Click on images to enlarge
habit (Photo: Sheldon Navie)
furrowed bark on trunk of old tree (Photo: Sheldon Navie)
leaves (Photo: Sheldon Navie)
close-up of leaf and young stem with spines (Photo: Sheldon Navie)
close-up of leaf underside (Photo: Sheldon Navie)
male flower clusters (Photo: Sheldon Navie)
close-up of seeds (Photo: Steve Hurst at USDA PLANTS Database)
Maclura pomifera (Raf.) C.K. Schneid.
bow wood, bow-wood, bowwood, hedge ball, hedge-apple, horse-apple, maclura, mock orange, Osage orange, Osage-apple, tennis ball tree
Native to some parts of the USA (i.e. Oklahoma, Arkansas, north-western Louisiana and Texas).
Naturalised in many parts of eastern Australia (i.e. in south-eastern Queensland, many parts of eastern New South Wales and northern Victoria). Also naturalised beyond its native range in the USA.
Osage orange (Maclura pomifera) is regarded as an environmental weed in New South Wales. This species was widely planted as a hedge plant in the early years of settlement. It has spread from these plantings and become naturalised around settlements in eastern Australia.
While it is generally not considered to be a problem in coastal districts, Osage orange (Maclura pomifera) is becoming invasive in the sub-coastal and inland regions of New South Wales. For example, it is spreading along various watercourses near Inverell in inland northern New South Wales. This species is infesting riparian vegetation and inhibiting the establishment and growth of native vegetation along the McIntyre River. It is also listed as an environmental weed of riparian areas in the Namoi Catchment and as a weed species requiring active control measures in Kwiambal National Park.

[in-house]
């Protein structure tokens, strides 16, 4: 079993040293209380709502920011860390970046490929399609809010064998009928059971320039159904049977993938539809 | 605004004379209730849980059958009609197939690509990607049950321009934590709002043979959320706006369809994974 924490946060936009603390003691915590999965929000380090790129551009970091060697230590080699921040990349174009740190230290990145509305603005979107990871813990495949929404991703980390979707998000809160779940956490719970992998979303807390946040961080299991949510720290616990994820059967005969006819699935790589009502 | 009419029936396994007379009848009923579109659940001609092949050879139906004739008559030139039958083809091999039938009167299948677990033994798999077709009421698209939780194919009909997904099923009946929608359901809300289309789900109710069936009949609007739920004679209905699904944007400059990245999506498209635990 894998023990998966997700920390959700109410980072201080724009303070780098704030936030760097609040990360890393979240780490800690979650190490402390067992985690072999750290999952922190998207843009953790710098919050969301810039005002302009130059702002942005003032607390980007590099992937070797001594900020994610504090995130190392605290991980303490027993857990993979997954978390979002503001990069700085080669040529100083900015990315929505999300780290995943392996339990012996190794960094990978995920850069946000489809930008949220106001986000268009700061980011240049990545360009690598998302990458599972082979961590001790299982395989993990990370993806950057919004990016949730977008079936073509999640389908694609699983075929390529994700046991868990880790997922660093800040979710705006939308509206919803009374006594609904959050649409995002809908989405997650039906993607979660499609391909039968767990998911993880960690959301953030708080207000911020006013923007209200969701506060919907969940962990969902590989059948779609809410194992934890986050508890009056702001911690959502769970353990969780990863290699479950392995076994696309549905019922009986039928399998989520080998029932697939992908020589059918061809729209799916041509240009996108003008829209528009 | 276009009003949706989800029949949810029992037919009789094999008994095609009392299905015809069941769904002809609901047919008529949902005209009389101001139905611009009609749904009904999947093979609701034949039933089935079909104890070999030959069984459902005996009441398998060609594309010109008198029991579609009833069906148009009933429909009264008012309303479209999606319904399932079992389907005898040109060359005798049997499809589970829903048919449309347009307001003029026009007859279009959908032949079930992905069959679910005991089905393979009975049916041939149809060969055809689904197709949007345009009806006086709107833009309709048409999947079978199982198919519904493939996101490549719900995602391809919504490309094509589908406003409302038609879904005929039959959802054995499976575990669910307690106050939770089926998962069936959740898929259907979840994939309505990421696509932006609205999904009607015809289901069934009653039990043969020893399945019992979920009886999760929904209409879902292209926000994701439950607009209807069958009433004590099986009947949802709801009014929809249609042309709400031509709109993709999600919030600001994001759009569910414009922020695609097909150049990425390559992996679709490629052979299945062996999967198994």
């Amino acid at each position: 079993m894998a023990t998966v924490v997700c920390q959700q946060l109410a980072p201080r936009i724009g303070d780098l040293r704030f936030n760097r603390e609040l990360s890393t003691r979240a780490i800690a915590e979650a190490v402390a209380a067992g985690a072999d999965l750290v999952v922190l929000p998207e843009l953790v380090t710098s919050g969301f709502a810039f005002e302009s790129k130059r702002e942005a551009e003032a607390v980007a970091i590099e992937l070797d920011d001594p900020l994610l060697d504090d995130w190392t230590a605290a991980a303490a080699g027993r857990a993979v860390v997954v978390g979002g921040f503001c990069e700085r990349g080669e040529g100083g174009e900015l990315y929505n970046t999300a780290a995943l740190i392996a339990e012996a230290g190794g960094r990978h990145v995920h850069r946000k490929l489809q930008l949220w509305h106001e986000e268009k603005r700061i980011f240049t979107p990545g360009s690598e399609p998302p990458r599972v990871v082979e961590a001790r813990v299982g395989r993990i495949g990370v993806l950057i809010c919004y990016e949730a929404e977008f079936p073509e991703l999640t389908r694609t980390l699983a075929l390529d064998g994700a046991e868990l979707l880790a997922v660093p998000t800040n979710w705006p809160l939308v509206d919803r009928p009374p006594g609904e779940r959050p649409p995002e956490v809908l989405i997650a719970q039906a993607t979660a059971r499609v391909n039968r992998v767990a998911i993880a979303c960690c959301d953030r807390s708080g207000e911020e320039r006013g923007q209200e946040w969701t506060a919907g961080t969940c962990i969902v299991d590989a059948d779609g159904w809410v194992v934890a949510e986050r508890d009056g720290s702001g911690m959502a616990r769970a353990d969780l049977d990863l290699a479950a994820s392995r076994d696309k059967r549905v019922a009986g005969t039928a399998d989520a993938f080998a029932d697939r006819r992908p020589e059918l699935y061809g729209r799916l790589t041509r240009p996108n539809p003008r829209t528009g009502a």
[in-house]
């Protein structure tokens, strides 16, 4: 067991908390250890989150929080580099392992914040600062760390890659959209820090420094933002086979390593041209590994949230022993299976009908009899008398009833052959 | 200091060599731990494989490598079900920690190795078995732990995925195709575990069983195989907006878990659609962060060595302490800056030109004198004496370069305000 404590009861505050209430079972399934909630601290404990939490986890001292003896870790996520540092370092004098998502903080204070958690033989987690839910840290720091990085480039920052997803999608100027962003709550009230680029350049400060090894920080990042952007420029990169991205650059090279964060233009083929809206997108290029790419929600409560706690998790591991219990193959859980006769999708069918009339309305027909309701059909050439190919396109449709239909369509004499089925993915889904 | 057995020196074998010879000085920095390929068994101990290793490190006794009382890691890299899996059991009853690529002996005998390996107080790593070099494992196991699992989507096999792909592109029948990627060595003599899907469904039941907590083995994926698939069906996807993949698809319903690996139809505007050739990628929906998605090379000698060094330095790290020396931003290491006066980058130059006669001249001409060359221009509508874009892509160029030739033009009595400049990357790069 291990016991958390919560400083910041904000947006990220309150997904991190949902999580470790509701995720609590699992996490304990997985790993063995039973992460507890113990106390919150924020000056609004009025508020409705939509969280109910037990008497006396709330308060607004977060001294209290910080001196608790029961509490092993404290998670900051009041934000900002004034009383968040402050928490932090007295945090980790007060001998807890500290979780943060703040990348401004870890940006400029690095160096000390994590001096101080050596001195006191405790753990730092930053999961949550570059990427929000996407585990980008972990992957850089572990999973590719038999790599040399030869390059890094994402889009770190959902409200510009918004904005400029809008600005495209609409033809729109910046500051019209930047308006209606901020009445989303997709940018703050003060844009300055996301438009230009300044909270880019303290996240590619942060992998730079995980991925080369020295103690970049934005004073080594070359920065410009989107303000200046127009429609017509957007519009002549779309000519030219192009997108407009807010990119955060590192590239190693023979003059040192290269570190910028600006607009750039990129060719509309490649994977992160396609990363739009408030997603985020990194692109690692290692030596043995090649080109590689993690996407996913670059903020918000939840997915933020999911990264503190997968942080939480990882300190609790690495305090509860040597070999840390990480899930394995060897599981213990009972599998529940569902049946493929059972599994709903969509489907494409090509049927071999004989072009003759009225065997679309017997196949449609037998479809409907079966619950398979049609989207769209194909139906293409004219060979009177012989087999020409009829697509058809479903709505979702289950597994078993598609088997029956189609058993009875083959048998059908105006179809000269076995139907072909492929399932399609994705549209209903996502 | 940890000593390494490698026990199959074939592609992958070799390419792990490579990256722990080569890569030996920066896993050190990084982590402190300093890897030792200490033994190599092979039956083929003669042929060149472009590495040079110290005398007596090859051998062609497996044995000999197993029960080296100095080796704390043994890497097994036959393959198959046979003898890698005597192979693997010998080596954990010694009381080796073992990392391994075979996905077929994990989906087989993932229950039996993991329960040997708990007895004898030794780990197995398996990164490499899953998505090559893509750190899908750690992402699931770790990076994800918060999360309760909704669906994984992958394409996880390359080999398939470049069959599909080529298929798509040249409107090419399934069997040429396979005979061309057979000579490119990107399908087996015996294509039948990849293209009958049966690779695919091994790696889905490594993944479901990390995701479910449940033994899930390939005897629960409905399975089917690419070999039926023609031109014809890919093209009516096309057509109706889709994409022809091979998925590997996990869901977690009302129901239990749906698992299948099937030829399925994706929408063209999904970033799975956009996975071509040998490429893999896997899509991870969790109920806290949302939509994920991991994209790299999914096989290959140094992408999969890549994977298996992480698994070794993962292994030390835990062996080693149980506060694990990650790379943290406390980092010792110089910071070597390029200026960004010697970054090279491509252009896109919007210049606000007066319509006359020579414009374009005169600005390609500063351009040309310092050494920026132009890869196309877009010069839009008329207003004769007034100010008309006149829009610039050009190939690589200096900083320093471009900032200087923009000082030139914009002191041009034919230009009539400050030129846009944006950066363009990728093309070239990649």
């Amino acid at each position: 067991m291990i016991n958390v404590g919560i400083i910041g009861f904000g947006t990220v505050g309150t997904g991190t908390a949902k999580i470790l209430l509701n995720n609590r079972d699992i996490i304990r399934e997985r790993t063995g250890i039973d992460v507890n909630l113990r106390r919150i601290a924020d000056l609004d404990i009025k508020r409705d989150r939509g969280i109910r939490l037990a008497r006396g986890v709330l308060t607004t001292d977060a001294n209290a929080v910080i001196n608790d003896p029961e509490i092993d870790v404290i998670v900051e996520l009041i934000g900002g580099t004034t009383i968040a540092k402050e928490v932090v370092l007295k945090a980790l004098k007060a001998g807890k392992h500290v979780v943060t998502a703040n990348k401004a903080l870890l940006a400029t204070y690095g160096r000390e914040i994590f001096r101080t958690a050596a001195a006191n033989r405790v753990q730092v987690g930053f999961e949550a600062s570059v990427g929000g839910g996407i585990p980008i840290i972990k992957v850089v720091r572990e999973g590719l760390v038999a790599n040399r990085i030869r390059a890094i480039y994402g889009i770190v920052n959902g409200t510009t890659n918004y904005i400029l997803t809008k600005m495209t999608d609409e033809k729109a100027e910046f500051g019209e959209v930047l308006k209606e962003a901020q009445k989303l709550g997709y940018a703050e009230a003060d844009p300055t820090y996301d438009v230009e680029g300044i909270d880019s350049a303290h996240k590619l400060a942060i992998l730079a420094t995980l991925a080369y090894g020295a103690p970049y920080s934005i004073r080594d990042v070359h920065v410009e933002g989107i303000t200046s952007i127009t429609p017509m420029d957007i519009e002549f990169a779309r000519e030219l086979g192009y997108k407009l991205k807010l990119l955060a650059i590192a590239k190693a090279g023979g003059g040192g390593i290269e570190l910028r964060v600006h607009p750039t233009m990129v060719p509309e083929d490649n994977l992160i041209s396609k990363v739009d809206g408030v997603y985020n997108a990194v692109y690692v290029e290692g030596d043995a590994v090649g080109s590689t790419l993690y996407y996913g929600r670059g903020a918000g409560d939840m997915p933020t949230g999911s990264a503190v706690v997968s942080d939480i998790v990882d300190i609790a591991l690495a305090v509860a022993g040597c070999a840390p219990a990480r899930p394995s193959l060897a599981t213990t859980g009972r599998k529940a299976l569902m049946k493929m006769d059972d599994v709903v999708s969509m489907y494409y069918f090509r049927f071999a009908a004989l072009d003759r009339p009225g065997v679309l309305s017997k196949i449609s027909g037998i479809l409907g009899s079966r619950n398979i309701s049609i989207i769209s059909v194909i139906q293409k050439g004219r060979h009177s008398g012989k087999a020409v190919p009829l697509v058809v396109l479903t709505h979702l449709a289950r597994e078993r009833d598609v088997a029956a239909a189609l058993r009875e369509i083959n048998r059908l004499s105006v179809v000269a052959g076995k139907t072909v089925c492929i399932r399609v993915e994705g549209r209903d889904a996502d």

Fact sheets are available from Department of Employment, Economic Development and Innovation (DEEDI) service centres and our Customer Service Centre (telephone 13 25 23). Check our website at www.biosecurity.qld.gov.au to ensure you have the latest version of this fact sheet. The control methods referred to in this fact sheet should be used in accordance with the restrictions (federal and state legislation, and local government laws) directly or indirectly related to each control method. These restrictions may prevent the use of one or more of the methods referred to, depending on individual circumstances. While every care is taken to ensure the accuracy of this information, DEEDI does not invite reliance upon it, nor accept responsibility for any loss or damage caused by actions based on it.
Copyright © 2016. All rights reserved. Identic Pty Ltd. Special edition of Environmental Weeds of Australia for Biosecurity Queensland.
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